My daughter, Bethany, and I have a close relationship that often baffles the unassuming bystander. While we have been known to have a hearty row every now and then, we prefer to laugh early and often. One of our shticks is performed when we try to call or text each other and the recipient fails to answer. Our ever-mature response is to call and leave voice mail saying,
“Why do you hate me?”
The other party is to respond as soon as possible with assurances that you are not nearly as hated as you think.
We have variations of this hilarity and while it seems unhealthy from the outside looking in, it works for us.
At the end of 2016 and beginning of 2017 we hear a lot about how eager some are to release 2016 to the dregs of a year gone sour: a year of political strife, unequalled loss and anguished setbacks. In short, they hated 2016.
But I have to say to 2016—I do not hate you.
In 2015 my Marine son was in a combat zone in Iraq, in 2014 he was in regular firefights in Afghanistan as an infantry platoon commander. Had I been prone to hate a year, it would have been 2014.
In 2016 that Marine married his true love and I gained a daughter. I know it’s a cliché, most mother-in-laws have to say that, right? But in my case, I really expanded the tent pegs of my heart to let another inside. This young lady read my books before she met me, she knows my son better than I, and she works kindly and lovingly behind the scenes to foster our family’s unity. She calls me “mama” and she calls me regularly. She gives me gifts (my love language is gift giving) and she makes me laugh. Yeah, I hear you “Ellie, you are painting this girl in shades of YOU—what she does for YOUR son, how she makes YOU feel, and the value she brings to YOUR family.” You are right. I am.
In 2013 my daughter Bethany, a recent college graduate, left the good old US of A and moved to England to serve at a non-profit that benefitted children. She mended hearts of kids who needed to hear about hope. She got to see a number of countries and experience other cultures and that was good. But the non-profit organization broke her heart. Amidst poor leadership, false accusation and territorial dogmas my daughter lost her joy. The “bouncing Bunny” came back shattered and in need of healing. If I could have hated a year, it could have been 2013.
In 2016 that daughter married her true love and I gained a son. Yes, here we go with the cliché’s again. But if you’ve never enlarged your heart to let someone who is not your own child in, then you don’t know what I’m talking about, so don’t judge me. This young man is guileless. Truly, he knows no guile. I don’t know if he’s a good poker player because he just doesn’t lie very well. My daughter had mended from her terrible-no-good-very-bad-year and was able to present him with a whole, healthy heart to have and to hold forevermore. He calls me “mama” even though he has a great family of his own and they are part of the assets he brings to our lives. He adores my daughter. He gets her. She chose well and they gained a “happily ever after.” Of course they’ll have challenges, loss and heartache. But they’ll have each other and that does a mama’s heart good.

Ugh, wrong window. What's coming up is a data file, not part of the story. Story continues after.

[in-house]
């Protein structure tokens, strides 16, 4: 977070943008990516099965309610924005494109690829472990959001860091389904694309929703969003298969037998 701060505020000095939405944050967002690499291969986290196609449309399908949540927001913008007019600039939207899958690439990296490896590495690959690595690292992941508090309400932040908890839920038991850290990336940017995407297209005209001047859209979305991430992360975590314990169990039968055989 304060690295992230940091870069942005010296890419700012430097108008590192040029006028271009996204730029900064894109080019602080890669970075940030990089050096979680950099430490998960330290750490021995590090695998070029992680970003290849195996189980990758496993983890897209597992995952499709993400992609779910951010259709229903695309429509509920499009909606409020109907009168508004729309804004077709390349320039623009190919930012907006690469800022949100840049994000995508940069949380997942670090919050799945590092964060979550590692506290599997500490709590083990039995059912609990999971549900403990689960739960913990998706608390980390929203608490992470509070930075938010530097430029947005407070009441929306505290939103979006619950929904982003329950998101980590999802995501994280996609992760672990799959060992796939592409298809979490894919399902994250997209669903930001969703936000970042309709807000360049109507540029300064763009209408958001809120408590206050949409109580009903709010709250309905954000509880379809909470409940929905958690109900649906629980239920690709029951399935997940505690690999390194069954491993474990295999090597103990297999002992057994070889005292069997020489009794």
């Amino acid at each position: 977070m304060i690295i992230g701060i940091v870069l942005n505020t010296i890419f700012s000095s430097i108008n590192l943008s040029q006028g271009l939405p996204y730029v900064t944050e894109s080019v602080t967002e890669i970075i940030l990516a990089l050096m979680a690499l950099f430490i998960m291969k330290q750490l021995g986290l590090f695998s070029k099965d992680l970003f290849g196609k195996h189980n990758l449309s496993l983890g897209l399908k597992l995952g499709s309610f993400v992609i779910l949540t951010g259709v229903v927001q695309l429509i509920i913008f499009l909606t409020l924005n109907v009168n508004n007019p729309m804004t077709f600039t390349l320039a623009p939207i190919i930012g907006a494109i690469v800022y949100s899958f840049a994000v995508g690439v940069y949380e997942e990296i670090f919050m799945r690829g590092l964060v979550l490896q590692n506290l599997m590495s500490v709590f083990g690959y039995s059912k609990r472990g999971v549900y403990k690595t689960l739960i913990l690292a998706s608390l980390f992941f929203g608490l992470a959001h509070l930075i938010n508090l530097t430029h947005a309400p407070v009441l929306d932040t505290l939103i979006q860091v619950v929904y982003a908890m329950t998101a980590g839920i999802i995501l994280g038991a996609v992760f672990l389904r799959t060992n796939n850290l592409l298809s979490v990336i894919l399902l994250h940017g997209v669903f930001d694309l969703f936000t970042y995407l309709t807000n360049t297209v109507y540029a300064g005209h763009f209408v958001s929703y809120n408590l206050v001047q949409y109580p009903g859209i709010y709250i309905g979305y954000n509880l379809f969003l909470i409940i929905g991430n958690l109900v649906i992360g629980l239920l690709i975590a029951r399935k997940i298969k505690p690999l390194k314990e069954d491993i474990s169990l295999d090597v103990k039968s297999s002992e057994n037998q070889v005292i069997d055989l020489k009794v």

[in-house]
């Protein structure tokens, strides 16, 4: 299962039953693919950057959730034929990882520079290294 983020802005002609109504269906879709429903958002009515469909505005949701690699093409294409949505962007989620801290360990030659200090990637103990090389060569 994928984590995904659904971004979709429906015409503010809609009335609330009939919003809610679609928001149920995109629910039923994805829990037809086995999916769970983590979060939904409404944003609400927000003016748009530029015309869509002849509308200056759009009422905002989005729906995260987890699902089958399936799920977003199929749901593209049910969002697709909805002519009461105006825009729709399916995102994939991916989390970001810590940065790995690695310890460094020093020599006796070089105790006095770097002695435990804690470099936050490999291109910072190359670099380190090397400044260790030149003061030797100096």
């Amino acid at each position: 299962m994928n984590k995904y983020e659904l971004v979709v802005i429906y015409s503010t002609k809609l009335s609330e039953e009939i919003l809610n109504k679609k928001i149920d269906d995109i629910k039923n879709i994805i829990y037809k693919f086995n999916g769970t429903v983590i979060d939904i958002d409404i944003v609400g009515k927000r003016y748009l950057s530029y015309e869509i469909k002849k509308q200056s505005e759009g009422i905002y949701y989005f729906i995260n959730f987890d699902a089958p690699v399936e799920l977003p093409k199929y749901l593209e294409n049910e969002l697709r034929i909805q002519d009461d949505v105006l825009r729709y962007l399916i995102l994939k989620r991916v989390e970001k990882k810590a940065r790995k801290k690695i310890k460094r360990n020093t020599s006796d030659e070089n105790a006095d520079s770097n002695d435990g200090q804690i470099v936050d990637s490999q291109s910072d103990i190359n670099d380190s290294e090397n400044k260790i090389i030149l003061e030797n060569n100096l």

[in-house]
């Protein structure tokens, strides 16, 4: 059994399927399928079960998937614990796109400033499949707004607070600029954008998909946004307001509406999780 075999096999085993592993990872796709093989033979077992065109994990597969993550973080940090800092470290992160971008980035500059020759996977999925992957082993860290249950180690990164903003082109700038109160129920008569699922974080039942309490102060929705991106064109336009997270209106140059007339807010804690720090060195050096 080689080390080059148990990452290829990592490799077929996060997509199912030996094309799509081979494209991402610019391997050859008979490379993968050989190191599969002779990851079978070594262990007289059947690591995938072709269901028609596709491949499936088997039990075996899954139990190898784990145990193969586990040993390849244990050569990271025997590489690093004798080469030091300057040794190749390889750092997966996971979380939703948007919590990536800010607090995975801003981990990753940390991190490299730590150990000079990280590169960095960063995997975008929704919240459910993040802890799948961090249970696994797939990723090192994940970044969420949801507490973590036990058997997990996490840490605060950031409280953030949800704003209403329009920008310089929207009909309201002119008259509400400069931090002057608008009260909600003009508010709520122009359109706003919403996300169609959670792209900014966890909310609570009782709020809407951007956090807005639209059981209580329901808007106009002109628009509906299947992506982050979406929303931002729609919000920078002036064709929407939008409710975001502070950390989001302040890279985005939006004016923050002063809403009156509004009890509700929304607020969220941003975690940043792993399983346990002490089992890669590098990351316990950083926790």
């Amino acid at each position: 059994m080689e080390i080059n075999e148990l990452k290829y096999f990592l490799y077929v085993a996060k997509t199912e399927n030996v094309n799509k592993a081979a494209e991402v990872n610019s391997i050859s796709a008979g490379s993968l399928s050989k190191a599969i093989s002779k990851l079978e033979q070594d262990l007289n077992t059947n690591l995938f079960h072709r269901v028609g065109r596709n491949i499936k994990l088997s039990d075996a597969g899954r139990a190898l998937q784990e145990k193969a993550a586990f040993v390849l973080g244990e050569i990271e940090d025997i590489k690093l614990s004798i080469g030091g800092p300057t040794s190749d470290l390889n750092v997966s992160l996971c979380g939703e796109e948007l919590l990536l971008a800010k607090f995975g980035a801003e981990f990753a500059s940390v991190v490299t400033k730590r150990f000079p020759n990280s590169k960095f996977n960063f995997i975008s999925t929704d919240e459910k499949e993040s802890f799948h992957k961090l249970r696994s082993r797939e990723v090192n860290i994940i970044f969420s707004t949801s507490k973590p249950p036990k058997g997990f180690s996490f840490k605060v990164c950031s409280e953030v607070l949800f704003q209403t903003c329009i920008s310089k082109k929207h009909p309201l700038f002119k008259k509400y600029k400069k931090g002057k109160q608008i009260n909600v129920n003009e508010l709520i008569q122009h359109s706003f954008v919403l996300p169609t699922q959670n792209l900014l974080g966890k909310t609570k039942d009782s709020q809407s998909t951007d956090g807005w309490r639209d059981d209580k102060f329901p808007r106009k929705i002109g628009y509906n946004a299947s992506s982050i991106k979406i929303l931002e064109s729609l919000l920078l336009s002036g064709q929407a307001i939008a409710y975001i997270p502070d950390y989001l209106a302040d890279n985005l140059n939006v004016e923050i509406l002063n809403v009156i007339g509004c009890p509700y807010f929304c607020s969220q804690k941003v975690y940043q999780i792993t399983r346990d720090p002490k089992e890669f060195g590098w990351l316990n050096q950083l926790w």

In 2016, our family saw other great gains—my grandson’s 2nd birthday party with doting parents, Army beat Navy after 14 years, a son started pilot training, another son began his senior year at West Point, my children gathered from far away places for the weddings & holidays, and we welcomed our first grandfurbaby named Schmidt (yep, from New Girl, but the dog is better behaved.) My conference team successfully completed 15 events at 10 bases with Heroes at Home, providing financial literacy education to service members thanks to USAA. I have a passion for these people and I got to live that in my work this past year. The last part of 2016 had us planning 2017 with 25 events at 17 different bases in five countries—a success by any standard.
In 2016 had my focus been on politics, social justice or mortality, I would have hated this past year. Had I chosen to look at the family drama, broken friendships, missing family & friends associated with the two Kay family weddings—I would have hated 2016. There was plenty of negativity to focus on this past year both in our family and in our world, but I chose to focus on what went right, not what went wrong. I chose (not based on feeling, but based on a decision of the will) to focus on what we have instead of what we don’t have. I tried to choose wisely.
No, 2016, I do not hate you.
As I’m writing this blog on January 1st, I turned off my phone to concentrate on the task at hand. I missed a few texts, a call goes to voice mail. I proof and edit my work, choose the photos to accompany the blog and populate it for the appropriate day. Then I listen to my voice mail. I have a “Happy New Year” message from my daughter that begins with,
“Why do you hate me?”
I smile to myself.
Hello, 2017, I think we’re going to have a good year.